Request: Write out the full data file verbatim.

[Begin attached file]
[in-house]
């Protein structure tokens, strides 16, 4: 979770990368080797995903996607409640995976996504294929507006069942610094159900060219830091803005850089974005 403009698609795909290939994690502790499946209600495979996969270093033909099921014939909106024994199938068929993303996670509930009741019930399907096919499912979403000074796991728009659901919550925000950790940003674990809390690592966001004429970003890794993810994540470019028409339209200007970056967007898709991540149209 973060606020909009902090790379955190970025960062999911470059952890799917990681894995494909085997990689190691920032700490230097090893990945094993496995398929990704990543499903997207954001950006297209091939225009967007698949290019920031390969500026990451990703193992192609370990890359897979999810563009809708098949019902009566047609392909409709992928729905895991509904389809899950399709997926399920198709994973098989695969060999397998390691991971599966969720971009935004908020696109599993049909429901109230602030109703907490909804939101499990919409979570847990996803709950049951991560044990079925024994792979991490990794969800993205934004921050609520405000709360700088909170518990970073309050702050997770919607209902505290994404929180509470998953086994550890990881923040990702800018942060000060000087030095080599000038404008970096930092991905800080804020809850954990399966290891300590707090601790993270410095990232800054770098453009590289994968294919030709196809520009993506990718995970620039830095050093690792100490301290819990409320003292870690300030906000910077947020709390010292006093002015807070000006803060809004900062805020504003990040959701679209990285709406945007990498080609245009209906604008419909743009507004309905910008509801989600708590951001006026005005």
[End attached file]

[in-house]
């Protein structure tokens, strides 16, 4: 979770990368080797995903996607409640995976996504294929507006069942610094159900060219830091803005850089974005 403009698609795909290939994690502790499946209600495979996969270093033909099921014939909106024994199938068929993303996670509930009741019930399907096919499912979403000074796991728009659901919550925000950790940003674990809390690592966001004429970003890794993810994540470019028409339209200007970056967007898709991540149209 973060606020909009902090790379955190970025960062999911470059952890799917990681894995494909085997990689190691920032700490230097090893990945094993496995398929990704990543499903997207954001950006297209091939225009967007698949290019920031390969500026990451990703193992192609370990890359897979999810563009809708098949019902009566047609392909409709992928729905895991509904389809899950399709997926399920198709994973098989695969060999397998390691991971599966969720971009935004908020696109599993049909429901109230602030109703907490909804939101499990919409979570847990996803709950049951991560044990079925024994792979991490990794969800993205934004921050609520405000709360700088909170518990970073309050702050997770919607209902505290994404929180509470998953086994550890990881923040990702800018942060000060000087030095080599000038404008970096930092991905800080804020809850954990399966290891300590707090601790993270410095990232800054770098453009590289994968294919030709196809520009993506990718995970620039830095050093690792100490301290819990409320003292870690300030906000910077947020709390010292006093002015807070000006803060809004900062805020504003990040959701679209990285709406945007990498080609245009209906604008419909743009507004309905910008509801989600708590951001006026005005």